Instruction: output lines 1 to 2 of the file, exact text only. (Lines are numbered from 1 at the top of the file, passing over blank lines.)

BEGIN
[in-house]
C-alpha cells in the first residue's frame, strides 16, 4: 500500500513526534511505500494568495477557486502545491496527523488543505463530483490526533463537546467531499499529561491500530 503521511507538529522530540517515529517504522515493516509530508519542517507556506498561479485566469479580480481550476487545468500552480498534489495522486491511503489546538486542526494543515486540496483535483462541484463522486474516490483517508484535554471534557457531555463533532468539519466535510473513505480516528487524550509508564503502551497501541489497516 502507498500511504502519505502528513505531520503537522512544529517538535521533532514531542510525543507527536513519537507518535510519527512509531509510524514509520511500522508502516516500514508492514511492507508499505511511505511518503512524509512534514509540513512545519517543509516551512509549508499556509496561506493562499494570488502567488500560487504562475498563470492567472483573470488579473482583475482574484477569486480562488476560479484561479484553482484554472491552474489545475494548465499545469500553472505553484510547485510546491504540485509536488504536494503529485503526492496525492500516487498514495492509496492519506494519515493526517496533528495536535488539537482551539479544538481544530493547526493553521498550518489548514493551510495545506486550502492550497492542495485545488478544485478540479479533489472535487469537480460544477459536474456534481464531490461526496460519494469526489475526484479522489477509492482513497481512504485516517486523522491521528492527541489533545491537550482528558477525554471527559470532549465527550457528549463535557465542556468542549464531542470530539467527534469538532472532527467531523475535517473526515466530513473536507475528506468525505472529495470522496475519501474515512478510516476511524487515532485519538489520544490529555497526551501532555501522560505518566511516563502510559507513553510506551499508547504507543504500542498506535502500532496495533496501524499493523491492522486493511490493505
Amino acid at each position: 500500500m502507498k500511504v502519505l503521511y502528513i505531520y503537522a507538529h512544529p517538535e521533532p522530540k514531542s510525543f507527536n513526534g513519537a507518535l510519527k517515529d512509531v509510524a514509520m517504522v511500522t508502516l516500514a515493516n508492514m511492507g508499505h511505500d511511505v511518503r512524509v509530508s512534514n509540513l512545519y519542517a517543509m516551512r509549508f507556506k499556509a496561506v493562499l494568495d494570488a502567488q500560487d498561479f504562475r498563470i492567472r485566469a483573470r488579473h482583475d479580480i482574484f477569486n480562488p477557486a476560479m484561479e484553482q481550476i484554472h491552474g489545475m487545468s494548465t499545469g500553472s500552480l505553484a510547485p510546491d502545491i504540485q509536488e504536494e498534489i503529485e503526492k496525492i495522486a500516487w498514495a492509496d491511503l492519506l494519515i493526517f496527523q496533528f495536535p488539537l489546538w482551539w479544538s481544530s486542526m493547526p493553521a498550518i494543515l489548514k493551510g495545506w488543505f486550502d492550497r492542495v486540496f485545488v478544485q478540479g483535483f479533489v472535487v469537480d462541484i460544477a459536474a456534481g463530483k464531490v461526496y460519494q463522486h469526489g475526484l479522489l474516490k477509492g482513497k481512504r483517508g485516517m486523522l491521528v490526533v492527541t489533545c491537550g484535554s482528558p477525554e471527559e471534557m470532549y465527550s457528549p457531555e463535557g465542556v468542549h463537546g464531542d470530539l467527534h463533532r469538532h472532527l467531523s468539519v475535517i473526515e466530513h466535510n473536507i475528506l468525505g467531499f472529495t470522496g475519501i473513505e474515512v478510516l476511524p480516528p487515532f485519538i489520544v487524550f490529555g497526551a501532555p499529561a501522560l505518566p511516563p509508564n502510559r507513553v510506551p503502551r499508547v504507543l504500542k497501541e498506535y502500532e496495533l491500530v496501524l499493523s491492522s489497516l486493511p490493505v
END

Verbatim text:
[in-house]
C-alpha cells in the first residue's frame, strides 16, 4: 500500500513526534511505500494568495477557486502545491496527523488543505463530483490526533463537546467531499499529561491500530 503521511507538529522530540517515529517504522515493516509530508519542517507556506498561479485566469479580480481550476487545468500552480498534489495522486491511503489546538486542526494543515486540496483535483462541484463522486474516490483517508484535554471534557457531555463533532468539519466535510473513505480516528487524550509508564503502551497501541489497516 502507498500511504502519505502528513505531520503537522512544529517538535521533532514531542510525543507527536513519537507518535510519527512509531509510524514509520511500522508502516516500514508492514511492507508499505511511505511518503512524509512534514509540513512545519517543509516551512509549508499556509496561506493562499494570488502567488500560487504562475498563470492567472483573470488579473482583475482574484477569486480562488476560479484561479484553482484554472491552474489545475494548465499545469500553472505553484510547485510546491504540485509536488504536494503529485503526492496525492500516487498514495492509496492519506494519515493526517496533528495536535488539537482551539479544538481544530493547526493553521498550518489548514493551510495545506486550502492550497492542495485545488478544485478540479479533489472535487469537480460544477459536474456534481464531490461526496460519494469526489475526484479522489477509492482513497481512504485516517486523522491521528492527541489533545491537550482528558477525554471527559470532549465527550457528549463535557465542556468542549464531542470530539467527534469538532472532527467531523475535517473526515466530513473536507475528506468525505472529495470522496475519501474515512478510516476511524487515532485519538489520544490529555497526551501532555501522560505518566511516563502510559507513553510506551499508547504507543504500542498506535502500532496495533496501524499493523491492522486493511490493505